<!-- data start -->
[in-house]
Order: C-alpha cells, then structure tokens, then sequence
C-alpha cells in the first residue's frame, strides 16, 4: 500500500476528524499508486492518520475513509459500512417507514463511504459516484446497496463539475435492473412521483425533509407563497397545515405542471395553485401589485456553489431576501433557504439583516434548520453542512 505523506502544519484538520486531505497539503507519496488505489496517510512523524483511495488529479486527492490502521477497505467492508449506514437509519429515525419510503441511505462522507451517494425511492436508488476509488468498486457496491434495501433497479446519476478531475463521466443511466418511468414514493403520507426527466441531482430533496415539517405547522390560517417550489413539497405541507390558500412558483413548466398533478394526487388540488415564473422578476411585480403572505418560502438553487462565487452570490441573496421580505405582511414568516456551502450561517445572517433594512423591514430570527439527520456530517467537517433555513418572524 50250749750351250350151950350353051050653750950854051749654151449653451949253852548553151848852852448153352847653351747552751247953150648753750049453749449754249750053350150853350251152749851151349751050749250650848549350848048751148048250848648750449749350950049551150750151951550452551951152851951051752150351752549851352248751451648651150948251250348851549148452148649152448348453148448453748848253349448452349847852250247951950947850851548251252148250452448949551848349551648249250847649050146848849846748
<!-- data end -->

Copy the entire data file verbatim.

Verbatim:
[in-house]
Order: C-alpha cells, then structure tokens, then sequence
C-alpha cells in the first residue's frame, strides 16, 4: 500500500476528524499508486492518520475513509459500512417507514463511504459516484446497496463539475435492473412521483425533509407563497397545515405542471395553485401589485456553489431576501433557504439583516434548520453542512 505523506502544519484538520486531505497539503507519496488505489496517510512523524483511495488529479486527492490502521477497505467492508449506514437509519429515525419510503441511505462522507451517494425511492436508488476509488468498486457496491434495501433497479446519476478531475463521466443511466418511468414514493403520507426527466441531482430533496415539517405547522390560517417550489413539497405541507390558500412558483413548466398533478394526487388540488415564473422578476411585480403572505418560502438553487462565487452570490441573496421580505405582511414568516456551502450561517445572517433594512423591514430570527439527520456530517467537517433555513418572524 50250749750351250350151950350353051050653750950854051749654151449653451949253852548553151848852852448153352847653351747552751247953150648753750049453749449754249750053350150853350251152749851151349751050749250650848549350848048751148048250848648750449749350950049551150750151951550452551951152851951051752150351752549851352248751451648651150948251250348851549148452148649152448348453148448453748848253349448452349847852250247951950947850851548251252148250452448949551848349551648249250847649050146848849846748